Sleep is regulated by two processes: circadian and homeostatic. Circadian regulation affects the timing of sleep, and the homeostatic mechanism affects the need for sleep.

While scientists and physicians know what happens if you don't get six to eight hours of sleep per night, investigators have long been puzzled about what controls the actual need for sleep. Researchers at the University of Pennsylvania School of Medicine might have an answer, at least in fruit flies. In a recent study of fruit flies, they identified a gene that controls sleep.

The white horse has been an icon for dignity, purity and good guys across various human cultures all over the world but only now has an international team been able to identify the mutation that causes this fascinating trait.

Their analysis shows that white horses carry an identical mutation that can be traced back to a common ancestor that lived thousands of years ago. The study is interesting for medical research since this mutation also enhance the risk for melanoma.

The great majority of white horses carry the dominant mutation 'Greying with age.' A Grey horse is born colored (black, brown or chestnut) but the greying process starts already during its first year and they are normally completely white by six to eight years of age, though the skin remains pigmented. Thus, the process resembles greying in humans but the process is ultrafast in these horses. The research presented now demonstrates that all Grey horses carry exactly the same mutation which must have been inherited from a common ancestor that lived thousands of years ago.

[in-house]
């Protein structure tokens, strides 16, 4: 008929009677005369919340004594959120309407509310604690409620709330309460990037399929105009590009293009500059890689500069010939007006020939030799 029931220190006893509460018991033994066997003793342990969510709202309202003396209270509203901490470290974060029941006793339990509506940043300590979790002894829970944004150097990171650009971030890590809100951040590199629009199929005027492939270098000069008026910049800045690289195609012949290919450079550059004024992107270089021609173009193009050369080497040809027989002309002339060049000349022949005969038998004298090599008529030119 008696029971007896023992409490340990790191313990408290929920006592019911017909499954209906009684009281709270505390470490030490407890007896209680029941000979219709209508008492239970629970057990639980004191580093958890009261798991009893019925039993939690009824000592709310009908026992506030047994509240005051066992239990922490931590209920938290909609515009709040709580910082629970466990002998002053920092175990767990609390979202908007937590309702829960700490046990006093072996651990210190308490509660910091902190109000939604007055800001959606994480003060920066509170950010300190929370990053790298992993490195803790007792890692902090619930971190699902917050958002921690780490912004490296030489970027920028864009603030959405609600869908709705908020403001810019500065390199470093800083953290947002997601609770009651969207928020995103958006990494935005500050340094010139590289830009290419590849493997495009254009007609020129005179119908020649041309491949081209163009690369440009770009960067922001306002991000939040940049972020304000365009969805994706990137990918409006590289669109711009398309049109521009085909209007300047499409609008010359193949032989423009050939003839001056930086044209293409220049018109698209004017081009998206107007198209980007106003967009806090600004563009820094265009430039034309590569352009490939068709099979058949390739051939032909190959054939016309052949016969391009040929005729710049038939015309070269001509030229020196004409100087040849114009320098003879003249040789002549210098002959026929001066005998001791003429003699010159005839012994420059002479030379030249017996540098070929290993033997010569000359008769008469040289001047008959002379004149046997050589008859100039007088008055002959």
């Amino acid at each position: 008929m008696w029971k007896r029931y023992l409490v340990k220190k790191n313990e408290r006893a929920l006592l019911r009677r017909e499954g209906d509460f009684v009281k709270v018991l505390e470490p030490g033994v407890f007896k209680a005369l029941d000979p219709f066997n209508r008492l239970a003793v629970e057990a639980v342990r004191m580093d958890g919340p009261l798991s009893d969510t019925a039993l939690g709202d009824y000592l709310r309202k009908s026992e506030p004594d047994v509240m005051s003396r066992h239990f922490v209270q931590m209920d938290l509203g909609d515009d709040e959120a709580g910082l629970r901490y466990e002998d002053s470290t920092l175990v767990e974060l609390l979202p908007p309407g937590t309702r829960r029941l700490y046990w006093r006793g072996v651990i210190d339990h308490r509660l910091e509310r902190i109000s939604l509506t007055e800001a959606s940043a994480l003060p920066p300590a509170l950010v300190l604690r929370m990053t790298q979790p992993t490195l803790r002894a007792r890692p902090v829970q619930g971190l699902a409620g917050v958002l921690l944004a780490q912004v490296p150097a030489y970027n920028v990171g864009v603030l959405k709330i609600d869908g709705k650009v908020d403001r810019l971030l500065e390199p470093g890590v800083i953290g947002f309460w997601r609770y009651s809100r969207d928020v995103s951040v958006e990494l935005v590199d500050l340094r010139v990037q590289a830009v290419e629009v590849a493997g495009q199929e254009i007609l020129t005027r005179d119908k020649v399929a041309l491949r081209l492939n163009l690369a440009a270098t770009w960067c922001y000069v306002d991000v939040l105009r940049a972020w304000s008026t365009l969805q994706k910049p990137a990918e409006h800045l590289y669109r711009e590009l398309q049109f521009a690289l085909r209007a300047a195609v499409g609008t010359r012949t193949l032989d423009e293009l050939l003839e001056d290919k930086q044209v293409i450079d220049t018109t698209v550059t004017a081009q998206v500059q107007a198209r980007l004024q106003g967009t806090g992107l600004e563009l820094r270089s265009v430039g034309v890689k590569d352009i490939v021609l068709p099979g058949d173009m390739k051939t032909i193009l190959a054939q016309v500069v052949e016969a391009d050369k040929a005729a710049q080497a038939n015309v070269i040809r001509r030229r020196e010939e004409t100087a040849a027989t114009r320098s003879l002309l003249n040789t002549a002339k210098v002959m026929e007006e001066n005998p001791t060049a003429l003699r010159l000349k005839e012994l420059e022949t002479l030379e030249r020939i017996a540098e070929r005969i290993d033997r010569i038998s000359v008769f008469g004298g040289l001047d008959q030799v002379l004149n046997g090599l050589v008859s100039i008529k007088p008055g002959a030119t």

“If you want to be happy for the rest of your life you need to make an ugly woman your wife,” or “if your rent is late and you might have to litigate, don’t worry, be happy,” are a few of the ways some popular singers verbalize ways to stay happy. The role that genes and environment play on happiness and the choices a person makes in life have been regularly investigated in studies involving criminals and twins.


Common genetic variations affecting nicotine receptors in the nervous system can significantly increase the chance that European Americans who begin smoking by age 17 will struggle with lifelong nicotine addiction, according to researchers at the University of Utah and their colleagues at University of Wisconsin-Madison.

The study highlights the importance of public health efforts to reduce the number of youth who begin smoking.

These common gene variations - single nucleotide polymorphisms (SNPs) - are changes in a single unit of DNA. SNPs that are linked and inherited together are called a haplotype. The researchers found that one haplotype for the nicotine receptor put European American smokers at greater risk of heavy nicotine dependence as adults, but only if they began daily smoking before the age of 17. A second haplotype actually reduced the risk of adult heavy nicotine dependence for people who began smoking in their youth.

One of the many aggravations I encounter when reviewing manuscripts is that some authors greatly overstate the applicability of statistically significant patterns they report. For example, a statistically significant pattern in a small comparison of a few animals may be extrapolated in the discussion to the kingdom at large.

Today I was disappointed to see a paper that is soon to come out in Zoology that does the opposite -- i.e. takes a non-significant relationship in a handful of species and pretends that it challenges the importance of broad relationships that have been considered important for decades.

The paper in question is: